“Yo-Yo Girl Cop” – A.J. Hakari

It’s not uncommon for me to expect a certain something from a movie based solely on its title. A little presumptuous, yes, but not altogether unreasonable. After all, would you expect a film called The Passion of the Christ to be a stoner comedy or Jackass: Number Two to be an indictment of Nazi Germany? Following this same line of logic, I looked forward to Yo-Yo Girl Cop to being a supremely silly action flick, brainless fun in the tradition of Charlie’s Angels and Bandidas. Instead, what I got was a surprisingly critical attack on the Japanese education system — and not even a good one, at that.

In La Femme Nikita fashion, Yo-Yo Girl Cop centers around a rebellious, troublemaking Japanese girl (Aya Matsuura) captured in New York and given an ultimatum. It seems that at a high school back home, a dangerous website has popped up, one that targets lonely kids, features instructions on how to make homemade bombs, and is counting down to some unknown event that will take place in a matter of days. All previous attempts to infiltrate the school and find out what’s going on have failed, and thus, our heroine is made an offer she can’t refuse. Faced with the prospect of seeing her estranged mother endure a lengthy jail sentence, the girl agrees to take on the mission, arming herself with one mean mother of a yo-yo and taking the name “Asamiya Saki” (a nod to the film’s previous manga, TV, and film incarnations) as she goes undercover to figure out what the site is counting down to before it happens.

From reading that summary, would you have ever thought that Yo-Yo Girl Cop would turn out to be a fairly solemn attack on how Japan educates its youth? The DVD cover seems to indicate otherwise, what with Matsuura’s character clad in a schoolgirl uniform, wielding her mighty yo-yo as explosions threaten to engulf her. But indeed, Yo-Yo Girl Cop is pretty hell-bent on actually saying something, although the effect left on the viewer is a lot like getting socks for Christmas; you appreciate the effort, but it’s not exactly what you really wanted. This goes without saying that the idea of an action flick wanting to be something more than just a nonstop festival of shootouts and random stuff blowing up is wholly bad, but Yo-Yo Girl Cop goes about doing so in a way that turns the flick into a steadily increasing bummer. The trouble is that while the film starts and ends the story with a hell of a bang, the middle section is rather stagnant, an uninvolving mystery combined with a mopey teen drama that stops every so often to hurl a criticism or two at an educational system that pressures students too much while ignoring those kids who need help the most.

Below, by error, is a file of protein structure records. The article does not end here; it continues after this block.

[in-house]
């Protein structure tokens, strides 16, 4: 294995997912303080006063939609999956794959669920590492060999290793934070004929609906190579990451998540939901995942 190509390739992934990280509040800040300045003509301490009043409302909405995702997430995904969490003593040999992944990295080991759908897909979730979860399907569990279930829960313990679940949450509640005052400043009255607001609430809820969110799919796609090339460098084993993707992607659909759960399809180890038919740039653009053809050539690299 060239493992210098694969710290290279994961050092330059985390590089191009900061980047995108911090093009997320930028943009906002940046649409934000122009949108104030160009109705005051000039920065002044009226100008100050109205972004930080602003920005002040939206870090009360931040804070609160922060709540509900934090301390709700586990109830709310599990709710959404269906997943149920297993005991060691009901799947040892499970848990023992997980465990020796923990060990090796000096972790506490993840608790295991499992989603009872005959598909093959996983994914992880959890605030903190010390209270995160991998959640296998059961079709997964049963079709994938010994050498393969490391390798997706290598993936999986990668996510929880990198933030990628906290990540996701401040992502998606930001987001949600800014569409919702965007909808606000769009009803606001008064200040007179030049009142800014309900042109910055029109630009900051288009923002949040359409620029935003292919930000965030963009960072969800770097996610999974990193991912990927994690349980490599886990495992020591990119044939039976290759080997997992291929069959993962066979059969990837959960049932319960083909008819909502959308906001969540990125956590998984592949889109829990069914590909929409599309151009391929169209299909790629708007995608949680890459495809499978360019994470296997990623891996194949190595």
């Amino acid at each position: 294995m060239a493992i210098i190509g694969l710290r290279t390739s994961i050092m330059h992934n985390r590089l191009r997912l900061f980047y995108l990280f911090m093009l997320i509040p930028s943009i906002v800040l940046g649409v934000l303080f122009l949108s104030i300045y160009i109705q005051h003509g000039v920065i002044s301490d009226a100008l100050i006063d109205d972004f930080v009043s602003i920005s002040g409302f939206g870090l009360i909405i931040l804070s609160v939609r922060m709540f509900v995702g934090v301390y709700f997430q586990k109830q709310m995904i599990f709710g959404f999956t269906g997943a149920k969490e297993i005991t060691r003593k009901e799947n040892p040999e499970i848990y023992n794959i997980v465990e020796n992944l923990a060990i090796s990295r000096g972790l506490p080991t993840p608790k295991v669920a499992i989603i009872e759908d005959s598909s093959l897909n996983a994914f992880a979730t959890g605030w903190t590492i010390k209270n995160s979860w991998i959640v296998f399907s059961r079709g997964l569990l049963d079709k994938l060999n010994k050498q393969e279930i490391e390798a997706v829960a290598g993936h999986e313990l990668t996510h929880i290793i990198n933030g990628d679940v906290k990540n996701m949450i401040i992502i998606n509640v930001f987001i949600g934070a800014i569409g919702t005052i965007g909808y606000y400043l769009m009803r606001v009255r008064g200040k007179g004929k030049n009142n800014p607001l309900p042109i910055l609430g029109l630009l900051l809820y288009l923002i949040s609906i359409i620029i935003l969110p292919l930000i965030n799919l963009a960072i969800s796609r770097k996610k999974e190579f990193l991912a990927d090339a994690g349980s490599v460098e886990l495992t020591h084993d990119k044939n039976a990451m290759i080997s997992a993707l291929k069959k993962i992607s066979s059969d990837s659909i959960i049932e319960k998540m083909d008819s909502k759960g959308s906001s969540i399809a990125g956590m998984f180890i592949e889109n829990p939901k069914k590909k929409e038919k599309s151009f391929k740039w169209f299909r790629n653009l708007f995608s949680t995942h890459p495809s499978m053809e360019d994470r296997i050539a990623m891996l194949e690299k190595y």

But even such attacks are awkwardly-staged, as the apathy of the teachers is set at such a cartoonishly extreme level (to the point that they willingly hang out around would-be suicide bombers and still don’t care), the filmmakers are stretching the situation way too far, even for a pseudo-satire. One would think such a tale told by Kenta Fukasaku, who, along with his father, brought the notorious and savage Battle Royale to the big screen, would be a lot more effective, but Yo-Yo Girl Cop is as likely to inspire a wave of change as that crazy homeless guy down the street who sees Jesus in a bag of churros. Sure, there are a few times when Fukasaku really embraces the pulpy, goofball nature of the story. A climactic fight between Saki and a popular school rival is played out in all of its leather-clad, Matrixesque glory, razor-blade yo-yos and all. Matsuura’s performance is pretty much all attitude and sex appeal, and whenever the bland story isn’t dragging her down, she brings a healthy dose of energy and fun to her part. Japanese cinema veteran Riki Takeuchi also has a ball with his role as Saki’s trainer, a hilarious combination of every burnt-out cop cliche and a hairdo so solid you could build condos on it.

But such moments of levity relieving a downer of a story are few and far between in Yo-Yo Girl Cop. It’s one thing for a movie to be no fun at all, but a movie that can display such insanity only to pull back all too often into a turgid rut might be even worse off.

Rating: ★★☆☆

-A.J. Hakari

Read more of A.J.’s reviews at ReelTalk Movie Reviews, Classic Movie Guide, and Terror Tube.

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